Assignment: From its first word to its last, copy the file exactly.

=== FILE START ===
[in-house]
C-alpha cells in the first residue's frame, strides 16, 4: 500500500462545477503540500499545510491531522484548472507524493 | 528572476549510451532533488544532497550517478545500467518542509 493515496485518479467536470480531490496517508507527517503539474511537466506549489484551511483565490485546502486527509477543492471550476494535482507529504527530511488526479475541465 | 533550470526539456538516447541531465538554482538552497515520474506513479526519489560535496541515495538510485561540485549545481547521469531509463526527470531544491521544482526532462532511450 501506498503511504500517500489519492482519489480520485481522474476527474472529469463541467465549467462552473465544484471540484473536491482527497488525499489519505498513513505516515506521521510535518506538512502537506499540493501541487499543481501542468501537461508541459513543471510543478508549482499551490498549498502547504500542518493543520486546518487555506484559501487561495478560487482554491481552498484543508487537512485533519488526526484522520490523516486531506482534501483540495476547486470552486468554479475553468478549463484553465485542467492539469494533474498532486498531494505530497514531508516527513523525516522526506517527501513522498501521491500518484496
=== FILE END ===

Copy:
[in-house]
C-alpha cells in the first residue's frame, strides 16, 4: 500500500462545477503540500499545510491531522484548472507524493 | 528572476549510451532533488544532497550517478545500467518542509 493515496485518479467536470480531490496517508507527517503539474511537466506549489484551511483565490485546502486527509477543492471550476494535482507529504527530511488526479475541465 | 533550470526539456538516447541531465538554482538552497515520474506513479526519489560535496541515495538510485561540485549545481547521469531509463526527470531544491521544482526532462532511450 501506498503511504500517500489519492482519489480520485481522474476527474472529469463541467465549467462552473465544484471540484473536491482527497488525499489519505498513513505516515506521521510535518506538512502537506499540493501541487499543481501542468501537461508541459513543471510543478508549482499551490498549498502547504500542518493543520486546518487555506484559501487561495478560487482554491481552498484543508487537512485533519488526526484522520490523516486531506482534501483540495476547486470552486468554479475553468478549463484553465485542467492539469494533474498532486498531494505530497514531508516527513523525516522526506517527501513522498501521491500518484496